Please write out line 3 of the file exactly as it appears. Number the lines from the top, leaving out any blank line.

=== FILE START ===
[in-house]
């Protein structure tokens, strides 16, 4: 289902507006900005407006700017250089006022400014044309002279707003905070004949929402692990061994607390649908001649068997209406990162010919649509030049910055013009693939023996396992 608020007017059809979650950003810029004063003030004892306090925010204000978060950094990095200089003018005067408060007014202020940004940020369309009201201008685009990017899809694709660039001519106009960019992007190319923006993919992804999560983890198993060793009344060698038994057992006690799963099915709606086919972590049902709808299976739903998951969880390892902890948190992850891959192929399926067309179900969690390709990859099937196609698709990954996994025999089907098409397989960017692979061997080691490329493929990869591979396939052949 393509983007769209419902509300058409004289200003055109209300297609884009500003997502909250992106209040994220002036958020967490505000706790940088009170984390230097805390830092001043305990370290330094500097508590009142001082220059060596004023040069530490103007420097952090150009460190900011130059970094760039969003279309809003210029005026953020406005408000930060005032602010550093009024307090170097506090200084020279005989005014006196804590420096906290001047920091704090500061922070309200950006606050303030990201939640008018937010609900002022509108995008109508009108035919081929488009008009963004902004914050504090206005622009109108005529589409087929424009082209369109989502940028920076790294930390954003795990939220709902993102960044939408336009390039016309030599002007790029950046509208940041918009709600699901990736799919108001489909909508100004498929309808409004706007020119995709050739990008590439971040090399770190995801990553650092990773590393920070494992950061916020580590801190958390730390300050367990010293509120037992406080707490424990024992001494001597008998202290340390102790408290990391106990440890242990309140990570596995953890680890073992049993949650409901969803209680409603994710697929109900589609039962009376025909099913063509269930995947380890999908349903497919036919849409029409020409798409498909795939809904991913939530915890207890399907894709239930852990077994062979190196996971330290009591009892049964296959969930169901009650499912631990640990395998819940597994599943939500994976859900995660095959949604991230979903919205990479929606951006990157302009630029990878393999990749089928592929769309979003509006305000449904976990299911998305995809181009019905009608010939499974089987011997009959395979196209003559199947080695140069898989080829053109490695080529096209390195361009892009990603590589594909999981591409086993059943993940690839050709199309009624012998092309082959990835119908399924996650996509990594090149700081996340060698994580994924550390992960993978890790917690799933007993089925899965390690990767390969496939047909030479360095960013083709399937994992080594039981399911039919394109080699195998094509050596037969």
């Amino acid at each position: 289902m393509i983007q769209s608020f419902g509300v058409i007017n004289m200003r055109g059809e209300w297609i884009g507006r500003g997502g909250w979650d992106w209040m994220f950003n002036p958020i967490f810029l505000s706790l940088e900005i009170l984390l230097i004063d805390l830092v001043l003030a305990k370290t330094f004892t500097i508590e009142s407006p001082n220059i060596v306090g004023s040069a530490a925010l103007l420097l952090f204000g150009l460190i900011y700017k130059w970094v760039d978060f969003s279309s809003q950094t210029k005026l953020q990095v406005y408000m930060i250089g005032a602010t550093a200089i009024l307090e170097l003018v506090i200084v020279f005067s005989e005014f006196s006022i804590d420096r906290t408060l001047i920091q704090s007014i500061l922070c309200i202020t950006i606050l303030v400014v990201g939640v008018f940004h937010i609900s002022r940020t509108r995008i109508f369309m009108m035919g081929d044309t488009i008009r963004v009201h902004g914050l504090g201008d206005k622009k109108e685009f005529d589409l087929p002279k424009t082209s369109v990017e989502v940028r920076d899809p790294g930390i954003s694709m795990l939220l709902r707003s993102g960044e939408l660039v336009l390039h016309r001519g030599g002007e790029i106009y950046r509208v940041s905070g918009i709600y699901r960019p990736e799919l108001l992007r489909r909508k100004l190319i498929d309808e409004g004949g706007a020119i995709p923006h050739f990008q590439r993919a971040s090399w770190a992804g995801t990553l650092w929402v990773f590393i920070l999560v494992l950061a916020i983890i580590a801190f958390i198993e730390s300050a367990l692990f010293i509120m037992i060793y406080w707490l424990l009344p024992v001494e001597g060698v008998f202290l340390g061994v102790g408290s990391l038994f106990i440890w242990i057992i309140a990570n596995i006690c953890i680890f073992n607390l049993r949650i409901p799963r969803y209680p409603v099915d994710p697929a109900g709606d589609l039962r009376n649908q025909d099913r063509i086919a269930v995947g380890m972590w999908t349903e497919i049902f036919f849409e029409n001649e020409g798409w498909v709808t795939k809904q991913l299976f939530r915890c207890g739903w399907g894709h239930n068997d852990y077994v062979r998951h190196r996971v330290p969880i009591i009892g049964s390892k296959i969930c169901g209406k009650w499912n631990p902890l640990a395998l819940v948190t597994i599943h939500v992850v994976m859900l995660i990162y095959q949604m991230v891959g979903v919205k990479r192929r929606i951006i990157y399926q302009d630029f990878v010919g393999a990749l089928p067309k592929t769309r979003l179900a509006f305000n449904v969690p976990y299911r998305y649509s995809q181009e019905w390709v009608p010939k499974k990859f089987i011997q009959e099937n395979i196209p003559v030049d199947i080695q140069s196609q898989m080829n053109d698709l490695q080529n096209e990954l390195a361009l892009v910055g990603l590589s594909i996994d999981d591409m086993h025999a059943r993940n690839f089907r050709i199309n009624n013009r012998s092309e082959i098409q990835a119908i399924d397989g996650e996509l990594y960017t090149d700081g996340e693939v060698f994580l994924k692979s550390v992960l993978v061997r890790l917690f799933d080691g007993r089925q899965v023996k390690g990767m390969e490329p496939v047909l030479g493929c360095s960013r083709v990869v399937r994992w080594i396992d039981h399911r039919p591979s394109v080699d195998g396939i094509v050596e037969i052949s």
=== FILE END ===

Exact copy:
């Amino acid at each position: 289902m393509i983007q769209s608020f419902g509300v058409i007017n004289m200003r055109g059809e209300w297609i884009g507006r500003g997502g909250w979650d992106w209040m994220f950003n002036p958020i967490f810029l505000s706790l940088e900005i009170l984390l230097i004063d805390l830092v001043l003030a305990k370290t330094f004892t500097i508590e009142s407006p001082n220059i060596v306090g004023s040069a530490a925010l103007l420097l952090f204000g150009l460190i900011y700017k130059w970094v760039d978060f969003s279309s809003q950094t210029k005026l953020q990095v406005y408000m930060i250089g005032a602010t550093a200089i009024l307090e170097l003018v506090i200084v020279f005067s005989e005014f006196s006022i804590d420096r906290t408060l001047i920091q704090s007014i500061l922070c309200i202020t950006i606050l303030v400014v990201g939640v008018f940004h937010i609900s002022r940020t509108r995008i109508f369309m009108m035919g081929d044309t488009i008009r963004v009201h902004g914050l504090g201008d206005k622009k109108e685009f005529d589409l087929p002279k424009t082209s369109v990017e989502v940028r920076d899809p790294g930390i954003s694709m795990l939220l709902r707003s993102g960044e939408l660039v336009l390039h016309r001519g030599g002007e790029i106009y950046r509208v940041s905070g918009i709600y699901r960019p990736e799919l108001l992007r489909r909508k100004l190319i498929d309808e409004g004949g706007a020119i995709p923006h050739f990008q590439r993919a971040s090399w770190a992804g995801t990553l650092w929402v990773f590393i920070l999560v494992l950061a916020i983890i580590a801190f958390i198993e730390s300050a367990l692990f010293i509120m037992i060793y406080w707490l424990l009344p024992v001494e001597g060698v008998f202290l340390g061994v102790g408290s990391l038994f106990i440890w242990i057992i309140a990570n596995i006690c953890i680890f073992n607390l049993r949650i409901p799963r969803y209680p409603v099915d994710p697929a109900g709606d589609l039962r009376n649908q025909d099913r063509i086919a269930v995947g380890m972590w999908t349903e497919i049902f036919f849409e029409n001649e020409g798409w498909v709808t795939k809904q991913l299976f939530r915890c207890g739903w399907g894709h239930n068997d852990y077994v062979r998951h190196r996971v330290p969880i009591i009892g049964s390892k296959i969930c169901g209406k009650w499912n631990p902890l640990a395998l819940v948190t597994i599943h939500v992850v994976m859900l995660i990162y095959q949604m991230v891959g979903v919205k990479r192929r929606i951006i990157y399926q302009d630029f990878v010919g393999a990749l089928p067309k592929t769309r979003l179900a509006f305000n449904v969690p976990y299911r998305y649509s995809q181009e019905w390709v009608p010939k499974k990859f089987i011997q009959e099937n395979i196209p003559v030049d199947i080695q140069s196609q898989m080829n053109d698709l490695q080529n096209e990954l390195a361009l892009v910055g990603l590589s594909i996994d999981d591409m086993h025999a059943r993940n690839f089907r050709i199309n009624n013009r012998s092309e082959i098409q990835a119908i399924d397989g996650e996509l990594y960017t090149d700081g996340e693939v060698f994580l994924k692979s550390v992960l993978v061997r890790l917690f799933d080691g007993r089925q899965v023996k390690g990767m390969e490329p496939v047909l030479g493929c360095s960013r083709v990869v399937r994992w080594i396992d039981h399911r039919p591979s394109v080699d195998g396939i094509v050596e037969i052949s």